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Thursday, 16 August 2012

Islamic finance body plans scholar accreditation, ethics code



* To focus on Malaysia, then expand globally
* Currently has over 60 members
* Will launch financial literacy test this year
* Accreditation will be points-based system
* Body could reprimand scholars violating code
By Bernardo Vizcaino
DUBAI, Aug 15 (Reuters) - A fledgling industry body of Islamic scholars wants to develop a global code of ethics and a professional development programme for scholars, in order to improve standards in the industry, its president told Reuters.
The plan takes aim at a weakness in Islamic finance which is slowing the industry's growth. Boards of scholars at financial institutions rule on whether instruments and activities obey religious principles, but there is no single, commonly recognised set of qualifications for the scholars.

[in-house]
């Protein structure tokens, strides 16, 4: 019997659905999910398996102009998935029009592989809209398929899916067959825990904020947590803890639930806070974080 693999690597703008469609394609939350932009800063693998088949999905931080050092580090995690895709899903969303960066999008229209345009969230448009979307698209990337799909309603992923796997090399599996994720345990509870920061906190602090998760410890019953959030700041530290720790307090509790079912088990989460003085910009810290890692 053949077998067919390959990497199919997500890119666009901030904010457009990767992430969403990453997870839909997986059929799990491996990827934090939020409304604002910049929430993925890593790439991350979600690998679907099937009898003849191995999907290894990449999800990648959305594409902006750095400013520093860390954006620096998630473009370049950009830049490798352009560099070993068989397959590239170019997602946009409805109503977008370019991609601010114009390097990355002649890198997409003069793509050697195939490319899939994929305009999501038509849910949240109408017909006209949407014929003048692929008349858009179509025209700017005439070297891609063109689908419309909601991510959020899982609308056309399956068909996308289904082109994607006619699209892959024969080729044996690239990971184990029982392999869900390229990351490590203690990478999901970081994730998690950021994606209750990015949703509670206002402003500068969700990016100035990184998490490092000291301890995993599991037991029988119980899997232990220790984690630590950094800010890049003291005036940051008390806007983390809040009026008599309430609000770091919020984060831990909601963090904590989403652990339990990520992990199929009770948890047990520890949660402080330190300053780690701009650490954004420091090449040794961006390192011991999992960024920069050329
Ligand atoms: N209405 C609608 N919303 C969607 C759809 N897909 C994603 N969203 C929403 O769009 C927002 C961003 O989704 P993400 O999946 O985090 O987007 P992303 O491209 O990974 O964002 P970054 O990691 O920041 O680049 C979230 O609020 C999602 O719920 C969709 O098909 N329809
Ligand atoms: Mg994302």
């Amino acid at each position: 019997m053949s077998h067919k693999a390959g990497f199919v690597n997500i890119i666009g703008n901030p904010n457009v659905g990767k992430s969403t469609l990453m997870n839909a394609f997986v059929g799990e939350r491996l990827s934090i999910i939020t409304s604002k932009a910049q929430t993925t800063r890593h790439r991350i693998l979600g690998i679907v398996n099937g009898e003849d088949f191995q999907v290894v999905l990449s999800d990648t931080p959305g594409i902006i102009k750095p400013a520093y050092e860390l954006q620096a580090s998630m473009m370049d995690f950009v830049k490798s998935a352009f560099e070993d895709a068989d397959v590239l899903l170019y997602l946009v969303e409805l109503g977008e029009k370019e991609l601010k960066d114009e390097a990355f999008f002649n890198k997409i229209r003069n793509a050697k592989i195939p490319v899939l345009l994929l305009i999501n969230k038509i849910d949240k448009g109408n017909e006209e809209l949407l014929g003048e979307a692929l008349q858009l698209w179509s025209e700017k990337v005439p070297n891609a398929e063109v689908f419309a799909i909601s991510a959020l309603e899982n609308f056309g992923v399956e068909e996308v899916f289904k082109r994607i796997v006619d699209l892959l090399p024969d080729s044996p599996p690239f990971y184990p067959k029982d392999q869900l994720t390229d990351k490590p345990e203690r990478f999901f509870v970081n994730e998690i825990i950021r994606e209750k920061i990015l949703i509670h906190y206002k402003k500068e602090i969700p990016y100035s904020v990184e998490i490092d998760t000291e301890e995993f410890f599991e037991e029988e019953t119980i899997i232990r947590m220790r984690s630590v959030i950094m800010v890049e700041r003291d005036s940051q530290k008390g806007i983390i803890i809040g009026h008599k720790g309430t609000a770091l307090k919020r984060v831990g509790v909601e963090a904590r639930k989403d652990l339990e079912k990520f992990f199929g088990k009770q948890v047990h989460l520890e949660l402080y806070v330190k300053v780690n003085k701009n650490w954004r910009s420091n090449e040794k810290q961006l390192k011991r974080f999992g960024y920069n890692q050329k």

This has fostered confusion when scholars' rulings contradict each other. And because scholars are paid by the institutions whose products they vet, the industry is open to accusations of conflicts of interest.
The Malaysian-based Association of Sharia Advisers in Islamic Finance (ASAS), set up in April last year, plans this year to launch a test for the financial literacy of scholars, and ask its members to sign up to a code of ethics; if they break the code, they may be reprimanded by ASAS.
Both initiatives will initially apply only to Malaysia but the group aims eventually to extend it around the world, said Malaysian-born ASAS president Aznan Hasan, a scholar who sits on several sharia boards across the globe.
"We want to have a programme that can have an impact on the industry," Hasan said by telephone from Kuala Lumpur.
GUIDANCE